Thanks to Carrie Jones, who traveled with the MDI High School Interact Club to New York City, and the United Nations and wrote the following article, and sent the pictures!

It was still dark Friday morning when 12 Mount Desert Island High School students loaded up two white vans with backpacks and bags and then strapped themselves into the van’s bench seats.

“I’m tired,” someone whispered, “but I’m excited.”

“I’m excited too,” came a reply from the dark depths of the van as it pulled out of the high school’s parking lot, preparing for a long journey south.

The MDI High School students, part of an Interact Club sponsored by Bar Harbor Rotary represented Maine at the Rotary Day at the United Nations last weekend as a fellow Mainer was presented an award for her social activism. They traveled in two 15-passenger vans named Inky and Roxie, ear buds and cell phones in hand as they travelled a total of 18-hours in three days, just for one day at the United Nations in New York City.

According to the club’s president Grace Drennan, they chose to go to Rotary Day at the United Nations, “because our group is really good with helping out with local community needs, but we’re not as strong on large-scale projects. We want to do more far-reaching projects while keeping our strong local community service.”

The Mount Desert Island High School’s Interact Club fundraised and planned for the last few months so that they could spend just one day and two nights in New York City. Inspired by the group’s fundraising efforts and community service, an anonymous donor from Bar Harbor generously supported the trip. It took a lot of planning and effort, negotiating and patience, not to mention nine hours of driving each way to get there.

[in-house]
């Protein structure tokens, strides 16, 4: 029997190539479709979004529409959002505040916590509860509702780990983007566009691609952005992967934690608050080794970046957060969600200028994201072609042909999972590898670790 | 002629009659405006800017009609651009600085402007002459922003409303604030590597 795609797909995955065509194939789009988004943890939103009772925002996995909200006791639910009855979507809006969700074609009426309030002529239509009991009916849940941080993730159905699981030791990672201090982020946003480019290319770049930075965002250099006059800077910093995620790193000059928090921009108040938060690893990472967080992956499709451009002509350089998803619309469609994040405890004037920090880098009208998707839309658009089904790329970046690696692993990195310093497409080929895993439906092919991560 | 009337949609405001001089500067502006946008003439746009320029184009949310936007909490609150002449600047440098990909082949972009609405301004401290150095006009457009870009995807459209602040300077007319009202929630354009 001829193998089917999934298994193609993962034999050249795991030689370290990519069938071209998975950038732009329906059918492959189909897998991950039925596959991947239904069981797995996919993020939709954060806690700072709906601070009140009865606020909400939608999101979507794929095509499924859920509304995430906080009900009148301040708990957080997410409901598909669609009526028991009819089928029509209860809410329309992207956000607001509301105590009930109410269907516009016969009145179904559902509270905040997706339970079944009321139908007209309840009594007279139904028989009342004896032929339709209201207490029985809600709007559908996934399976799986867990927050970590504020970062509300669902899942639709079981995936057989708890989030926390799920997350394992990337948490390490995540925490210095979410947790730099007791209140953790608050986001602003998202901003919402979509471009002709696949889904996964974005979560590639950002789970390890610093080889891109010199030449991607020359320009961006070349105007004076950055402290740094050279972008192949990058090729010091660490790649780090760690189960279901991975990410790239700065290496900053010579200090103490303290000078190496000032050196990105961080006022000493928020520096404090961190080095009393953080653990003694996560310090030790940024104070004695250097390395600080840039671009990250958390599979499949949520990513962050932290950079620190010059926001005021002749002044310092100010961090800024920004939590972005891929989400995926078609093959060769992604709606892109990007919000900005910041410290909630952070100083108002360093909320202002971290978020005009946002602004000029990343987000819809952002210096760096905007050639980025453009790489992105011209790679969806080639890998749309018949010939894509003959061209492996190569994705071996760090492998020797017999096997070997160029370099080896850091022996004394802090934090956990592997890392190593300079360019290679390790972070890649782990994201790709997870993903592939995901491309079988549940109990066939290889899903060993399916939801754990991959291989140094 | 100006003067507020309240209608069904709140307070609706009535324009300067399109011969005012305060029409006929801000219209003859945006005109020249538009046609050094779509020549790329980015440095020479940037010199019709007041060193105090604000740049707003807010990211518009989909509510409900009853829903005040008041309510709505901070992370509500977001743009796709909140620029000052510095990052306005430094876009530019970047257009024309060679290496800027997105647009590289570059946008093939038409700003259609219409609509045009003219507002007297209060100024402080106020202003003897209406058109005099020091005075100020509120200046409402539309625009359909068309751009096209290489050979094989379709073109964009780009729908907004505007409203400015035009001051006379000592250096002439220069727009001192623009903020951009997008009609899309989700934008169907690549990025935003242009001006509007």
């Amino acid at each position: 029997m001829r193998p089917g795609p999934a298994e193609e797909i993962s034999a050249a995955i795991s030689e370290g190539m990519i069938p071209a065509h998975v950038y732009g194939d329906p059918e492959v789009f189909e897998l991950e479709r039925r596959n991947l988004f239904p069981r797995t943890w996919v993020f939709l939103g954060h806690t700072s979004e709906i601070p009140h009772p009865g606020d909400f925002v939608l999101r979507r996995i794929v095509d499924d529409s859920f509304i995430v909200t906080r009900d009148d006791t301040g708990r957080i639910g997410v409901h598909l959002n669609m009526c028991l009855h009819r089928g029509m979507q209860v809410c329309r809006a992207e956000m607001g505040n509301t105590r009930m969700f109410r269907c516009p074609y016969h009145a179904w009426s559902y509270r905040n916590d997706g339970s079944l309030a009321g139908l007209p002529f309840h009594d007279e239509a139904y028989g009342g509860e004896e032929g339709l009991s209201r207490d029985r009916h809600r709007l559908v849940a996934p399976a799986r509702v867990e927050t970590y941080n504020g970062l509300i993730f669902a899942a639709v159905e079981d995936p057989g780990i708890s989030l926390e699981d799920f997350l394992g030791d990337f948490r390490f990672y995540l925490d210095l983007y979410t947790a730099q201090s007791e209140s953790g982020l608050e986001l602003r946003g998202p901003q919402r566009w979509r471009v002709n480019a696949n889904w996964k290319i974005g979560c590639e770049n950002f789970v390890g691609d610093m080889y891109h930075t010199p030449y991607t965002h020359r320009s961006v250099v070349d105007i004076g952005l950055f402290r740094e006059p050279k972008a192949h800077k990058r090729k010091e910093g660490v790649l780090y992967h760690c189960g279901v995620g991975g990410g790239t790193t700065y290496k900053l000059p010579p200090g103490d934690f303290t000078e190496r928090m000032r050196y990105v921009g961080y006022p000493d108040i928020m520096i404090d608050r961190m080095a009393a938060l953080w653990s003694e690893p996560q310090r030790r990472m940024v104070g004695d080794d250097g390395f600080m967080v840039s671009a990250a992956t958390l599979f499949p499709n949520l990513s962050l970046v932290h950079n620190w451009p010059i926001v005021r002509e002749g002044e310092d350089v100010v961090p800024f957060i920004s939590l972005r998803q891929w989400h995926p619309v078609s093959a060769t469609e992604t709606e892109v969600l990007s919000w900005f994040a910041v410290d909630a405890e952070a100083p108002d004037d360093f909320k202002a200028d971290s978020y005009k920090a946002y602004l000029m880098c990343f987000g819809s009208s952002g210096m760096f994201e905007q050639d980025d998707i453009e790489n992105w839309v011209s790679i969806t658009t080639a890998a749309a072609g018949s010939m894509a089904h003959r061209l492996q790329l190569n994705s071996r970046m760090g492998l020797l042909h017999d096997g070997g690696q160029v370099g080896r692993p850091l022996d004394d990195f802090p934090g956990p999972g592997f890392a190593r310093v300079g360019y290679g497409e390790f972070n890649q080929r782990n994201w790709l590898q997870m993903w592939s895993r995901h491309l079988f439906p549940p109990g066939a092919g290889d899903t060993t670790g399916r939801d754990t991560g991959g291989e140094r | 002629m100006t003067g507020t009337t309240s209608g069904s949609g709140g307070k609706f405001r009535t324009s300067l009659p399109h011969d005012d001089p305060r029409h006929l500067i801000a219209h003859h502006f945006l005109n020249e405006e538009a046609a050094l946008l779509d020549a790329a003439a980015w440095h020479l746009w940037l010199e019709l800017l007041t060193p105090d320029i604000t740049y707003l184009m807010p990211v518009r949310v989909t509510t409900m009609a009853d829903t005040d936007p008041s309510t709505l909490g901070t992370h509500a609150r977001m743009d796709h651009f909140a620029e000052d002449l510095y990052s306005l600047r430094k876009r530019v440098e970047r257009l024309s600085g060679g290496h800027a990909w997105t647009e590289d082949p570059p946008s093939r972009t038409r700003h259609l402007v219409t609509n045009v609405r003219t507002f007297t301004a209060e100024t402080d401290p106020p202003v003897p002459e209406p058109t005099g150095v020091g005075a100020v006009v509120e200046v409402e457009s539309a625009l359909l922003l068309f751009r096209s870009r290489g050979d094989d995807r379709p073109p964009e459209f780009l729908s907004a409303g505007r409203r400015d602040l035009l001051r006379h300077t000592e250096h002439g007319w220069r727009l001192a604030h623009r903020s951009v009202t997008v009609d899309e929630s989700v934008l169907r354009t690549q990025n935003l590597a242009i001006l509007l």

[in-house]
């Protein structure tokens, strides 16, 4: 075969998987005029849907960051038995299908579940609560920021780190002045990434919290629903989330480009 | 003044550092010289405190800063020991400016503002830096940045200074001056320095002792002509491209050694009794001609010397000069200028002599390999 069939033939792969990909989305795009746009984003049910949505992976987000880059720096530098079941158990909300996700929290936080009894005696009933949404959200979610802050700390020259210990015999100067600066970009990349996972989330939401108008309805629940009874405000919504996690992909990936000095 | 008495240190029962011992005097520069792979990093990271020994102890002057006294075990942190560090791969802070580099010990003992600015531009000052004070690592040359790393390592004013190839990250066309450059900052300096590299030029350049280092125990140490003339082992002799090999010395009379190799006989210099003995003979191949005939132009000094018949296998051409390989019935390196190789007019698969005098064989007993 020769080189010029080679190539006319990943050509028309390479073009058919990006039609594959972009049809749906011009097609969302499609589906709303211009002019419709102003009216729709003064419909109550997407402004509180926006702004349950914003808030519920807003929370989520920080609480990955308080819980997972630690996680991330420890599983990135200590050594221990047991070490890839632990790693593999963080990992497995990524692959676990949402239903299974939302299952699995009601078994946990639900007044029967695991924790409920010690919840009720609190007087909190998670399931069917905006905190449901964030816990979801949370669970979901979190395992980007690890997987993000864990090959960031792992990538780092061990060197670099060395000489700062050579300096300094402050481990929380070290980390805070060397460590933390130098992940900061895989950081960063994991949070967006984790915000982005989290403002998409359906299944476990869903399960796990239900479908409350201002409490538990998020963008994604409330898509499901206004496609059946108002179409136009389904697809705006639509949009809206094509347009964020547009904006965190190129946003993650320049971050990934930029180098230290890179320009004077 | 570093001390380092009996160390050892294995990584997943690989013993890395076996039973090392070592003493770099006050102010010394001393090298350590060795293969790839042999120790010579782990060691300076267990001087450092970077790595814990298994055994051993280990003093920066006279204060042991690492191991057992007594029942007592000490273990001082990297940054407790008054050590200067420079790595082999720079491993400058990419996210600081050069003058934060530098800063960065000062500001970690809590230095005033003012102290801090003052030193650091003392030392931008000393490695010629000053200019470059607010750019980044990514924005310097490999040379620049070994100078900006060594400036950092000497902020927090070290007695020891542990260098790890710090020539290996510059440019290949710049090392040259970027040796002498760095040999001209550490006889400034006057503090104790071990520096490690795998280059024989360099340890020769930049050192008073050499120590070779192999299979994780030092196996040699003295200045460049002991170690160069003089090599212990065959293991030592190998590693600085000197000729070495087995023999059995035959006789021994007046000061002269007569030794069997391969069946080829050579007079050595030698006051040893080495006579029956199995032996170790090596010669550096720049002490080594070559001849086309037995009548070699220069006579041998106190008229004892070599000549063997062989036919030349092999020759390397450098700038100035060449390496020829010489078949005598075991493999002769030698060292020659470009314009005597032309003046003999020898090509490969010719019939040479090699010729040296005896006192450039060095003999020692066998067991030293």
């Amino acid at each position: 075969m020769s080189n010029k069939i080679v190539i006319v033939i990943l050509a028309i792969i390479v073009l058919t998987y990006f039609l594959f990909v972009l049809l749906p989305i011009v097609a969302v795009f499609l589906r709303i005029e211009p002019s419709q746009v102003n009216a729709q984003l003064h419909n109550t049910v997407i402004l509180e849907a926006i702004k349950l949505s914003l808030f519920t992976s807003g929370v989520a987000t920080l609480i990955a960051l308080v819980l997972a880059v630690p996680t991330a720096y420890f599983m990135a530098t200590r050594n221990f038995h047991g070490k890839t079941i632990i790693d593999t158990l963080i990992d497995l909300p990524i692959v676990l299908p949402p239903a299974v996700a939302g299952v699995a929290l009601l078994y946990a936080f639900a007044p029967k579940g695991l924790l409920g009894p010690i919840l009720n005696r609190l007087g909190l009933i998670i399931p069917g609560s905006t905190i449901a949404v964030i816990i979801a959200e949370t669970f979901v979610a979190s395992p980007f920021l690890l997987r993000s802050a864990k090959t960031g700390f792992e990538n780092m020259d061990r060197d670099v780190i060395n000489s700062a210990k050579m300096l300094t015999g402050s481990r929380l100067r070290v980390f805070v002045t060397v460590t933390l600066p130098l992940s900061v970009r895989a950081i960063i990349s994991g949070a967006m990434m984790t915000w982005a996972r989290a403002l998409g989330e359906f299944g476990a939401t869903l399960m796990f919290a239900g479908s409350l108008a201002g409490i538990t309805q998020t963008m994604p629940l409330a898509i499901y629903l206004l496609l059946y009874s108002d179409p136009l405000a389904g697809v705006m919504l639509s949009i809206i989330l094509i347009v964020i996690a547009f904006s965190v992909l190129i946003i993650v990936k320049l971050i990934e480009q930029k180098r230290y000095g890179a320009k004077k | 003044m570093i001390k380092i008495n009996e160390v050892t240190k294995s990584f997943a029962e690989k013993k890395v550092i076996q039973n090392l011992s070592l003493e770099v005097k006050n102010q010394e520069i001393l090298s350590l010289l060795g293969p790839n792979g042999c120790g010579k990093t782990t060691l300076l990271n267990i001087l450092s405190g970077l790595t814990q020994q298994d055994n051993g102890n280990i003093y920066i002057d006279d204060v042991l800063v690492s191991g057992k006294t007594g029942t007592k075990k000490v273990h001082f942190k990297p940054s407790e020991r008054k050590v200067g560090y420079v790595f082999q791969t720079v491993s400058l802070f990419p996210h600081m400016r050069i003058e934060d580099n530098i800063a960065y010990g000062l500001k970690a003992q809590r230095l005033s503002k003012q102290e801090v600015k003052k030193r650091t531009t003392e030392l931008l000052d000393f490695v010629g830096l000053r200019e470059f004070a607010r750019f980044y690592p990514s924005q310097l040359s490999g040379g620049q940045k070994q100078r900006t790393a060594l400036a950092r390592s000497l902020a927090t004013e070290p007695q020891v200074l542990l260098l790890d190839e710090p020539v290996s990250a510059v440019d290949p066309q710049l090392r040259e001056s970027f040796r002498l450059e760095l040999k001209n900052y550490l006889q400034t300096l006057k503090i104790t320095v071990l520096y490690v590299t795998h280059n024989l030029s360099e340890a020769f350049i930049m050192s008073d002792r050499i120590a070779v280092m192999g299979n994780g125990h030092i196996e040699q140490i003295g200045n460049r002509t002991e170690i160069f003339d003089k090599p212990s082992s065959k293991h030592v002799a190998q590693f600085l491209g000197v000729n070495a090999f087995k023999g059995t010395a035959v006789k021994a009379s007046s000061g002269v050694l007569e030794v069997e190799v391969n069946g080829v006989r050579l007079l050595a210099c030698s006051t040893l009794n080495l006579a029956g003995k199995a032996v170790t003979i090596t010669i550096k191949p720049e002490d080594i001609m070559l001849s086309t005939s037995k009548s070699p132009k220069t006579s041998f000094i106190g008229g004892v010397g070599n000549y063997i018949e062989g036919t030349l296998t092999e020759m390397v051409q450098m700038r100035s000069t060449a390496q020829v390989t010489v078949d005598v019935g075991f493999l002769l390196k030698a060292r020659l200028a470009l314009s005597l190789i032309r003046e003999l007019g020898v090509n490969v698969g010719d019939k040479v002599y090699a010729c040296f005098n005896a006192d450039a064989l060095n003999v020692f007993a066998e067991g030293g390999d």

"It was definitely worth it,” said Pierce DiMauro. “It is such a once in a lifetime opportunity to get to see the Rotary International president and hear his words of wisdom. The best thing all of us could have gotten out of it is a better understanding of what Rotary International is about and I can only hope that it will inspire us to continue to do good in our community.”

They are the only Maine high school Interact club that has ever journeyed to the yearly event. The students represented Maine as another Rotarian, Dr. Deborah Walters, received one of six Global Woman of Action Awards. Walters kayaks 1,000 miles every year to raise money for Safe Passage, which helps give economic, nutrition, and education assistance to the children and family who scavenge and live on the Guatemala City garbage dump.

It was stories like Walters and the other six women who helped reinforce the students’ commitment to making the world a better place.

“I wanted to go to the UN so that I could learn what others had done to help community members and bring back those ideas to other Interact members who couldn’t come,” said Brittany Corson.

About 1,000 members of Rotary and Interact and Rotaract celebrated Rotary’s 7-year partnership with the United Nations on November 7. UN experts and Rotarians learned about sanitation, hunger, poverty, education and water projects as well as focusing on women of action and human trafficking. The Interact club attended the morning youth session and then listened to the adult session’s afternoon live streaming topics.